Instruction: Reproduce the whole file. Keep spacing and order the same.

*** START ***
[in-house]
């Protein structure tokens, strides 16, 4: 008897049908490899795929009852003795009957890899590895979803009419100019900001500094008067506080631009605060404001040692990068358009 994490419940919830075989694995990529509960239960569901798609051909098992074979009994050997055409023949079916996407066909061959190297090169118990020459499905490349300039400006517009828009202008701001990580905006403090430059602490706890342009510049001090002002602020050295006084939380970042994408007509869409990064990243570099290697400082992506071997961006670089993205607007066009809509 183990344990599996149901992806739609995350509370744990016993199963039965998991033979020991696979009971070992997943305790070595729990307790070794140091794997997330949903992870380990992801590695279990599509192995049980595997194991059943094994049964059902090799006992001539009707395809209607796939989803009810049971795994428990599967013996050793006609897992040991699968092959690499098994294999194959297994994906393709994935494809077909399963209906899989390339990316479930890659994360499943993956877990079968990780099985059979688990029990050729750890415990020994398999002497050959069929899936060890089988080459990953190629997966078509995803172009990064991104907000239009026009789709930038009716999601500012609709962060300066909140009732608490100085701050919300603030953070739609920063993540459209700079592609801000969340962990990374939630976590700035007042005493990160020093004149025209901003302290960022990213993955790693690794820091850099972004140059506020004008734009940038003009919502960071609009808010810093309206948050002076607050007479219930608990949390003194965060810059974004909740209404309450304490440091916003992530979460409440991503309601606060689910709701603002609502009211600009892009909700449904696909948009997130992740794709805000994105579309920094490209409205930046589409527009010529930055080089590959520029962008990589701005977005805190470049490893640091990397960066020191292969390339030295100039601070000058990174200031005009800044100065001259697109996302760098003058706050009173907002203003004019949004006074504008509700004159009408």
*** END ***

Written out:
[in-house]
């Protein structure tokens, strides 16, 4: 008897049908490899795929009852003795009957890899590895979803009419100019900001500094008067506080631009605060404001040692990068358009 994490419940919830075989694995990529509960239960569901798609051909098992074979009994050997055409023949079916996407066909061959190297090169118990020459499905490349300039400006517009828009202008701001990580905006403090430059602490706890342009510049001090002002602020050295006084939380970042994408007509869409990064990243570099290697400082992506071997961006670089993205607007066009809509 183990344990599996149901992806739609995350509370744990016993199963039965998991033979020991696979009971070992997943305790070595729990307790070794140091794997997330949903992870380990992801590695279990599509192995049980595997194991059943094994049964059902090799006992001539009707395809209607796939989803009810049971795994428990599967013996050793006609897992040991699968092959690499098994294999194959297994994906393709994935494809077909399963209906899989390339990316479930890659994360499943993956877990079968990780099985059979688990029990050729750890415990020994398999002497050959069929899936060890089988080459990953190629997966078509995803172009990064991104907000239009026009789709930038009716999601500012609709962060300066909140009732608490100085701050919300603030953070739609920063993540459209700079592609801000969340962990990374939630976590700035007042005493990160020093004149025209901003302290960022990213993955790693690794820091850099972004140059506020004008734009940038003009919502960071609009808010810093309206948050002076607050007479219930608990949390003194965060810059974004909740209404309450304490440091916003992530979460409440991503309601606060689910709701603002609502009211600009892009909700449904696909948009997130992740794709805000994105579309920094490209409205930046589409527009010529930055080089590959520029962008990589701005977005805190470049490893640091990397960066020191292969390339030295100039601070000058990174200031005009800044100065001259697109996302760098003058706050009173907002203003004019949004006074504008509700004159009408």